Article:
Black America Ranks First At Bottom of Nearly Every Socioeconomic Indicator

Reduce infant mortality by urging expectant Black mothers to seek medical care from Black physicians

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Black Americans are often ranked in the last and final spot or near the very bottom statistically; especially in economic and related statistics that are stratified by race and ethnicity. Consequently, it is important to remind ourselves that we are ranked No. 1 for several vital socioeconomic indicators. We warn you at the outset that these No. 1 rankings are not favorable, and they appear to be tightly linked to a plain and simple strategy.

Table 1 (below) presents selected No. 1 rankings. After considering the rankings, we discuss what we believe is the primary reason for these rankings and potential courses of action that can unseat us from these No. 1 rankings.

It is no accident that we have achieved these No. 1 rankings.

We were reminded of this while reading recently a 1970 book authored by sociologist Sidney Willhelm entitled, Who Needs the Negro? He argued that automation technologies were rendering Black American labor obsolete; therefore, a logical plan would be to eliminate us. Since the 1970s, Black Americans’ continued presence in the US is explained by some as attributable to our roles as consumers, who ensure profitability for many US corporations.

While the latter argument may be valid in part, it ignores an important reality. Specifically, we are positioned as frogs in a pot of soon-to-be-boiling water if we fail to recognize that these No. 1 rankings (others that we have not considered, and new ones that are likely to arise in the future) contribute directly to the suppression of our population and economic growth.[1] These No. 1 rankings result in decelerated population growth. If they persist, then they will ultimately cause a decline in, and a disappearance of, the Black American population.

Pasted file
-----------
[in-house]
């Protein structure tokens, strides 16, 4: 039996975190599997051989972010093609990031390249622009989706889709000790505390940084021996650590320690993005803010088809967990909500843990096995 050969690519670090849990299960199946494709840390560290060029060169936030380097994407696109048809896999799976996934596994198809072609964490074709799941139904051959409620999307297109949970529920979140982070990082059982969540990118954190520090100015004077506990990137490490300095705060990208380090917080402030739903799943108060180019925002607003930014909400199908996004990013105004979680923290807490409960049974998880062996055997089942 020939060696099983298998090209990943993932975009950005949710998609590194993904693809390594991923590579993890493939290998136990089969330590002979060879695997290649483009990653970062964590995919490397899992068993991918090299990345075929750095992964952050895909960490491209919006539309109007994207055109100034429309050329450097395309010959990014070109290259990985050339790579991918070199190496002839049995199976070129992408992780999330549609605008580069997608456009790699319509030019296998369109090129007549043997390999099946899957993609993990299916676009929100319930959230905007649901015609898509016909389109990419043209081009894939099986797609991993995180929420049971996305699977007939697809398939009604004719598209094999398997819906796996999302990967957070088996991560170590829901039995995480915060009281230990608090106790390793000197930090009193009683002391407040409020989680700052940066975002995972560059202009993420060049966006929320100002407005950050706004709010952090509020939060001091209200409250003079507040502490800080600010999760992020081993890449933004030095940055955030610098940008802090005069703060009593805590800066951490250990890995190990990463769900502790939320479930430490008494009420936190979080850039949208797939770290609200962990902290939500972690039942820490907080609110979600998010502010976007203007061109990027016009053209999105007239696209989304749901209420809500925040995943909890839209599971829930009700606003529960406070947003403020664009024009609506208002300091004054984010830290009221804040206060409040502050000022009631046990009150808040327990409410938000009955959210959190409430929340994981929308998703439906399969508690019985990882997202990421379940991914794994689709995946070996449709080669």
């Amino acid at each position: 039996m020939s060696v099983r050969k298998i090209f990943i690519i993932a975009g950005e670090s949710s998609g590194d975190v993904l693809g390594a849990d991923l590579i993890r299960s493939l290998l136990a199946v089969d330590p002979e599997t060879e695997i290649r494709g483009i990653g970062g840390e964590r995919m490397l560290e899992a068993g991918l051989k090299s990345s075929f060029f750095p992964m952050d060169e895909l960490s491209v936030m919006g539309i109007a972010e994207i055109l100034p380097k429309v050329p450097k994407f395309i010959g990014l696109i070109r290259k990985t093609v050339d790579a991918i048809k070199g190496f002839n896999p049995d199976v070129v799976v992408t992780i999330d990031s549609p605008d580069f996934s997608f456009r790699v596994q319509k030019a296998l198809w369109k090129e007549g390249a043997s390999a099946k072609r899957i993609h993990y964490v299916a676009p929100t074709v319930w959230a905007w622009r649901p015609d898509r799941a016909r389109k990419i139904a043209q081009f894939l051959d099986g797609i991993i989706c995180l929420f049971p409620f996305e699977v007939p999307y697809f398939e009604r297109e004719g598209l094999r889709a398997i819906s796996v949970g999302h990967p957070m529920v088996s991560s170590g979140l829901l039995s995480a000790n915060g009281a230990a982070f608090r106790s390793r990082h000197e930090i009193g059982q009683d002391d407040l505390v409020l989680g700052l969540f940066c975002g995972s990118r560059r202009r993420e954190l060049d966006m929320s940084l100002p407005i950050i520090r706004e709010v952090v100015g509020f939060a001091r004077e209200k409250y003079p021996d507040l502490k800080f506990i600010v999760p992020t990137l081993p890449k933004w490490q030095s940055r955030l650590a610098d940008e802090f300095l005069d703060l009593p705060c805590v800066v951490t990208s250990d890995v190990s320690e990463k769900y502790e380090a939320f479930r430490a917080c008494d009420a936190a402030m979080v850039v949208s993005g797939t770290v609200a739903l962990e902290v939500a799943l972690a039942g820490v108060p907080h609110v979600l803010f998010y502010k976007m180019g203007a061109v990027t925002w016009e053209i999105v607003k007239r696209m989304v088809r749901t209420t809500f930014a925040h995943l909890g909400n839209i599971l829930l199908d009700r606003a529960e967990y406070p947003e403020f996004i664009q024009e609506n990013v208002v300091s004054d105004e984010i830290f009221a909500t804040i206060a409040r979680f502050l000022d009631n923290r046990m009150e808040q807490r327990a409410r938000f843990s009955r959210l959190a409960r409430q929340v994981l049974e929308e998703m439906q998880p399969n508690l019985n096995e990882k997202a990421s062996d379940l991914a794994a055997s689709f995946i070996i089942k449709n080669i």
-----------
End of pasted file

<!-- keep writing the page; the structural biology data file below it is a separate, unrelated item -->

How do we get out of the pot?

Obviously, gaining independence and self- determination are the best answers. However, on a more immediate basis, we can take the following actions:

(1.) Reduce abortions by becoming more thoughtful and deliberate about procreation processes, and by valuing and accepting the challenge of parenthood— recognizing that answers to all human problems have come through the womb.

(2.) Reduce infant mortality by urging expectant Black mothers to seek medical care from Black physicians—even if it costs more in financial resources and time. Also, we must groom more Black youth to enter the medical profession— even if they must travel abroad to obtain medical training. In the past, Cuba has offered to assist in this regard.

(3.) Reduce homicides by revising our consumption of media (print, movies, videos, music, social media, computer games, etc.), which help shape our perceptions of ourselves and others and motivate homicidal acts.

(4.) Reduce suicides by being attentive to, nurturing, and validating young Black boys with love and care.

(5.) Reduce deaths by police shootings by developing and implementing security forces in our areas of influence (communities) to preclude contact with the police. Also, all Black Americans should become more vigilant about avoiding police contact.

(6.) Reduce incarceration rates by growing and developing larger and more vibrant economies in our areas of influence as a method for reducing criminal activity.

The above-recommended actions are not new. However, if practiced intensively and persistently, then they can help unseat us from these adverse socioeconomic indicator No. 1 rankings. If we do not take these actions, then the pot will boil and cause our demise. Not immediately, but at some future point.

Dr. Brooks Robinson is the founder of the Black Economics website.


[1] This statement is based on the theory that population growth can support economic growth.

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